She looked at me then with an expression so strange I pulled back a little. It was an intense face, but smiling, like a child who has just worked out the answer to a most perplexing puzzle. ‘May I read it?’ she asked.

‘Read it?’ I laughed. ‘The only thing it was fit for was lighting the fire.’

‘Well, in that case, Miss Sharp,’ she said, wagging her finger, ‘you must help me to write another.’

In the days that followed I discovered that Jane had a mischievous spirit from which no one – be they pauper, parson or prince – was spared. She had a stock of characters in her head whose words and manners she had memorised so perfectly that she could trot them out at will. When pressed, she would admit to having met these people at a ball or some other social gathering. ‘Oh, the Miss Ds?’ she would nod, tapping the side of her nose, ‘Yes, I was introduced to them at the Assembly Rooms in Bath.’ A pause would be followed by a wink. ‘I was as civil to them as their bad breath would allow.’ And then: ‘You wish to know about Mrs. B? Well, she appeared at a dance in November exactly as she had done the previous September, with the same broad face, diamond bandeau, white shoes, pink husband and fat neck…’

Working with her on the script it was impossible not to envy the way she conjured humour from ordinary, everyday things. It made me cringe anew at the thought of my own abandoned manuscript. I had lied about burning it. It lay in the bottom of my trunk like a broken necklace. I could not bring myself to throw it away but neither could I face trying to repair it. It was different, writing with Jane: somehow lines came to me when she was there. What started out as envy turned into admiration and inspiration. I knew that my pen was guided by her brain but somehow it ceased to matter. I reveled in the pure pleasure of creating something others would admire.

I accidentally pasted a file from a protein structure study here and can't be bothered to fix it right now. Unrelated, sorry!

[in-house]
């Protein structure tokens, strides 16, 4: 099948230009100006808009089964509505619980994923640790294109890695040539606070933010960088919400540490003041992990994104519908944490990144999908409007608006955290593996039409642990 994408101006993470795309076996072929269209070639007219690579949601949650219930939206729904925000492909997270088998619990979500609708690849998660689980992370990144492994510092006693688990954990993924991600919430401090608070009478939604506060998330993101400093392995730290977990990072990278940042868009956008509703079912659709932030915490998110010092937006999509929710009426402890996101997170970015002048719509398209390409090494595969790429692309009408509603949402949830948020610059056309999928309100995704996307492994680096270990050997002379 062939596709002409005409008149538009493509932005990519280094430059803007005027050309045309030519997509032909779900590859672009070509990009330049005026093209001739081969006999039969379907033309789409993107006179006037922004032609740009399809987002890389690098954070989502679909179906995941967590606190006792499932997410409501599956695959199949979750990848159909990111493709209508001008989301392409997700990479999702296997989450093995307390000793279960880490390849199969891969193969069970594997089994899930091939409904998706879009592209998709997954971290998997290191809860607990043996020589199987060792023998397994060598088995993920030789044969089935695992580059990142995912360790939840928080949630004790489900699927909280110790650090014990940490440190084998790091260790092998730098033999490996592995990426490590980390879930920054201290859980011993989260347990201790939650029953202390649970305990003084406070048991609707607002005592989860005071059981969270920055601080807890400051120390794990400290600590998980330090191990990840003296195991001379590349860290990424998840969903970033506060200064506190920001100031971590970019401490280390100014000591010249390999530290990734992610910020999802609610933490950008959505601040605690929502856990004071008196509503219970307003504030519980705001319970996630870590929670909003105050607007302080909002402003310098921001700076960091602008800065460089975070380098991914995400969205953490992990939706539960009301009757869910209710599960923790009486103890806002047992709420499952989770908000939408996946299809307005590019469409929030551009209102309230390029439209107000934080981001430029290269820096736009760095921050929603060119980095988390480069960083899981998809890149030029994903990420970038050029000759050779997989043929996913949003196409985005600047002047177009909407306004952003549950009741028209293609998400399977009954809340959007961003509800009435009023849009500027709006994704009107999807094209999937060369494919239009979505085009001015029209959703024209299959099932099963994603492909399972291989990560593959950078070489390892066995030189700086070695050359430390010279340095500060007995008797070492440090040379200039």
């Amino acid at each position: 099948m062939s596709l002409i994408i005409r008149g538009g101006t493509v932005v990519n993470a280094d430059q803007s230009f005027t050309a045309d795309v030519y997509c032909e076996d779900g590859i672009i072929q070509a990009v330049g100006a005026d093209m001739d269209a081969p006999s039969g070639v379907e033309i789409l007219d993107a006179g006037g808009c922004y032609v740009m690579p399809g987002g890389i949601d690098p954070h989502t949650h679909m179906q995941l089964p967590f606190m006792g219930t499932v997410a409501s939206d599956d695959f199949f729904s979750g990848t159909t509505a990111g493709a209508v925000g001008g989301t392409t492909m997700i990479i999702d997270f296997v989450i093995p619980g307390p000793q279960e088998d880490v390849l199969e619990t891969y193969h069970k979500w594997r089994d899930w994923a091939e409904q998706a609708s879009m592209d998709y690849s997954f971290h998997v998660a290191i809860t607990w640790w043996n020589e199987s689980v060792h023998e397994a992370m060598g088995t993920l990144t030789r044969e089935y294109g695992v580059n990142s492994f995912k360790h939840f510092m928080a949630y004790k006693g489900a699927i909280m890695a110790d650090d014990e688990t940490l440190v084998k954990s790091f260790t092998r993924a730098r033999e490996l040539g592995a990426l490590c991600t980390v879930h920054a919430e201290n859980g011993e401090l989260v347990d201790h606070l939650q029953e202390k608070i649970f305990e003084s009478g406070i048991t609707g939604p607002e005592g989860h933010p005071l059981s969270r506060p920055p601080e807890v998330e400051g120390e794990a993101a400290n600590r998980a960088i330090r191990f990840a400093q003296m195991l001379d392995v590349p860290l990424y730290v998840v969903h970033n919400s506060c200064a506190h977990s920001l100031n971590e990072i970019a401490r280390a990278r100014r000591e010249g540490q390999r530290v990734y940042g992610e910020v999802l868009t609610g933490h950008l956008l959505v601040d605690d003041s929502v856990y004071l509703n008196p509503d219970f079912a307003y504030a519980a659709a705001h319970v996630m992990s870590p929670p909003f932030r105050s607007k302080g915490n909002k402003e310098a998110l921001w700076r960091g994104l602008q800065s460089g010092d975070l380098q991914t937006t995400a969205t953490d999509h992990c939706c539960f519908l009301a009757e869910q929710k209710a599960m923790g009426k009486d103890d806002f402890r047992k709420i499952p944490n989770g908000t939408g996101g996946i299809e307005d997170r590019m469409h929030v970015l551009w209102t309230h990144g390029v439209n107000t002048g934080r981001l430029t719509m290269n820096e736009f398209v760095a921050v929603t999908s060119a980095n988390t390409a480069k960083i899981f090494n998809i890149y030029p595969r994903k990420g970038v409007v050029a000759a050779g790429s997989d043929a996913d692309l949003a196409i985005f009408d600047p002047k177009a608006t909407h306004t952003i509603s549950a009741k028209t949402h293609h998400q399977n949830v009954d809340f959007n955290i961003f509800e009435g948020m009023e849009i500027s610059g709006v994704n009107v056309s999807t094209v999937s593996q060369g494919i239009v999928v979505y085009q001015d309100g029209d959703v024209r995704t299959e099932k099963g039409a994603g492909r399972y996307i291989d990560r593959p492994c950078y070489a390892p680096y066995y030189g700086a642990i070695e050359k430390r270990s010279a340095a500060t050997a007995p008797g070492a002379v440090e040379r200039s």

Before we had even finished the writing of Pride Punished or Innocence Rewarded, Jane had Fanny, Anna, her mother and Cassandra learning the lines. Elizabeth declined the invitation to take part. I was not told the reason why. I wondered if she disapproved of my involvement, of this blurring of the boundaries between staff and family.

If that was her opinion, other members of the family did not appear to share it. One day, when Mrs Austen was reading a page of the script that I had given her, she looked me up and down and said: ‘Well, Miss Sharp, I knew from the minute I saw you that you had a good brain, and I declare that I was not mistaken.’ When I begged to know what had led her to this swift assessment of my mental powers, she replied: ‘Why, your nose, of course! It is fine and large, and as I always say, “the bigger the nose the quicker the brain!”’ I was not quite sure how to take this strange compliment, but I took comfort from the observation that she herself had a very prominent, rather aristocratic nose. ‘Now Elizabeth, you see, has no nose at all,’ she went on, ‘but of course, she has many other fine qualities. She is a prodigious breeder, which is vastly pleasing for my son.’ I began to see where Jane’s keen eye for the character and the foibles of others came from.

‘Really, Mama!’ Cassandra, who was standing nearby, had overheard this last remark. ‘You make her sound no better than a prize sow, when you know quite well that she is as quick and clever as anyone!’

‘Who is a prize sow?’ Fanny came running up to her aunt, demanding to know what they were talking about.

‘Nobody, dear,’ Cassandra replied, with a fierce look at her mother. ‘We were just talking about one of the characters in the play, weren’t we, Mama?’ Unlike her mother and younger sister, Cassandra had learnt to suppress her forthright views when in company.

Sometime during those rehearsals Jane and I ceased to be guest and governess and started to become friends. She insisted that I call her by her Christian name. At the time, I had no idea why she had decided to befriend me. She and Cassandra were so close that I wondered why she took the trouble to cultivate anybody else. Looking back, I think she must have felt the need of someone outside the family to confide in, although, at first, she could not admit that need even to herself. She held her quick wit before her like a shield but I thought I sensed a sadness about her that went beyond the sorrow for her father. During the long, hot weeks of that summer she began to give me glimpses of what it was that disturbed her.